Kildare Post Gardening Column – The Vegetable Garden Defensive
It has reached that time of year when you should be able to start harvesting all the fantastic crops that you have loving cared for over the past few months. But they are under threat and still need some protecting to ensure you manage to harvest everything you potentially can. An edited version of the below article was first published in the Kildare Post on 16 September 2014.
The Vegetable Garden Defensive by David Corscadden
You have spent months and month on your hands and knees planting seeds and pulling weeds. Then there was the back breaking work of watering and nurturing the growing plants. You would think that now is the time that you can relax and reap the rewards from your vegetable patch. You would be wrong, there is still some work to do. And it may be the biggest job of all – Defence.
Now that all your plants have matured and are either ready for harvesting or are just on the brink of ripening, it is time to defend from attack. At this time of year there are a good few enemies in the garden. From the ever present snails and slugs, who will be slightly more active with the damper weather, to birds who will be launching aerial attacks on your fruit trees in the coming weeks.
When it comes to snails and slugs one of the first methods people will turn to is slug pellets. One interesting way that has worked for me, since I heard about it, is placing a jar or bottle on it’s side with the slug pellets inside. They are attracted to the pellets so will migrate towards the containers and meet their faith.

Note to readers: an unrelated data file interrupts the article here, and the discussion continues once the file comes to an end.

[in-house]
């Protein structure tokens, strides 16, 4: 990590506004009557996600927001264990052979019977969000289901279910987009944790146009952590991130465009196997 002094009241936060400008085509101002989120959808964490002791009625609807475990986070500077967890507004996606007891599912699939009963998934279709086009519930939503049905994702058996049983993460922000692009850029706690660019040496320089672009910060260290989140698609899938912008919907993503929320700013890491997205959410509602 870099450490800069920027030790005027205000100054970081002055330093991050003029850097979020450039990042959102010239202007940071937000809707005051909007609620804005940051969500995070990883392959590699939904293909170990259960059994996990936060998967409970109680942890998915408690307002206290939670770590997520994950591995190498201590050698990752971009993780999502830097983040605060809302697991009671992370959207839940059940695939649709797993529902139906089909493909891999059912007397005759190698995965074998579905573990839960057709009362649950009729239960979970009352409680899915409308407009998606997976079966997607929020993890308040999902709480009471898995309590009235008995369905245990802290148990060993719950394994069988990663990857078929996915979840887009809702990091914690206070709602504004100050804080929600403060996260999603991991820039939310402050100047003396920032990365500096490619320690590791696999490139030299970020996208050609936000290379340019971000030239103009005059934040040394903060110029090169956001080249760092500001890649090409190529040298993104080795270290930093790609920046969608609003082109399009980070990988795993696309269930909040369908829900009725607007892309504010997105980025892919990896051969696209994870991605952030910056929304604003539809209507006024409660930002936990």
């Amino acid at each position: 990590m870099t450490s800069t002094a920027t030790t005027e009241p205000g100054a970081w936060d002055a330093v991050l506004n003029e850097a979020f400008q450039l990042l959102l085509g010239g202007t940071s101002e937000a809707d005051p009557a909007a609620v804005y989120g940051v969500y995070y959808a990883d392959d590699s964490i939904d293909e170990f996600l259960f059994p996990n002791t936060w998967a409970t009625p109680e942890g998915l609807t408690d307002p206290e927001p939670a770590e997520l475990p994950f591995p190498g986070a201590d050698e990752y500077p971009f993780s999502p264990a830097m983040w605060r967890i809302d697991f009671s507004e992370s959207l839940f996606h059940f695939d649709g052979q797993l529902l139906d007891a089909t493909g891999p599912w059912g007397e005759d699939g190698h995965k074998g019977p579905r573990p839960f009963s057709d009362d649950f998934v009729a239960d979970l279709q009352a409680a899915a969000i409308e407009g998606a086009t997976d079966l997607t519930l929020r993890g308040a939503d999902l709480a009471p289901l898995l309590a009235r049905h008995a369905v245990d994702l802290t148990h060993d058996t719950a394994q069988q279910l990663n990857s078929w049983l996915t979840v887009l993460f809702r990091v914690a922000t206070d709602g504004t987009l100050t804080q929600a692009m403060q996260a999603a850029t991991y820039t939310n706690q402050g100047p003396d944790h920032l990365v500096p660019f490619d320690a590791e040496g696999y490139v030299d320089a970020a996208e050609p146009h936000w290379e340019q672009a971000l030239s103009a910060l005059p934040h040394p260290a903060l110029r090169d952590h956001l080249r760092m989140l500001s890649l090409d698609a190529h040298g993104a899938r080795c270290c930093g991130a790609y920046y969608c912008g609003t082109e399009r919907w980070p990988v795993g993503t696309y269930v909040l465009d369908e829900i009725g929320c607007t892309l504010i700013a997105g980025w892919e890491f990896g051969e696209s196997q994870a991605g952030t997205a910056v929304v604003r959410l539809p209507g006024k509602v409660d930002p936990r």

Having the pellets in the containers means other visits to the garden are less likely to come in contact with them. It is important to remember though that if you do use pellets to collect the deceased slugs and snails and dump them in the bin so birds or other animals don’t eat them. Other solutions include broken egg shells, spent coffee grounds and horse hair.
Birds pose the biggest threat at this time of year in my eyes. From pigeons attacking brassica crops to birds pinching your autumn raspberries or blueberries, it can be a fight to save some for yourself.
When it comes to protecting brassicas in the veg patch, you can’t go wrong with good quality netting that is properly secured to the ground so no entry is available. For fruit bushes and apple trees, to prevent birds eating or knocking off fruit, there are a few options.
Most involve creating movement. Stringing up old CDs from tree branches or from canes has worked well for me in the past. A new idea that I heard about involves tying strips of tin foil from branches to deter birds. It works in the same way as the CDs in that it is reflective and moves easily in a light breeze so scares birds off.
After all the work that has been put in to growing your own food, it is important to act fast on the defence movement to ensure you get to enjoy your bounty.
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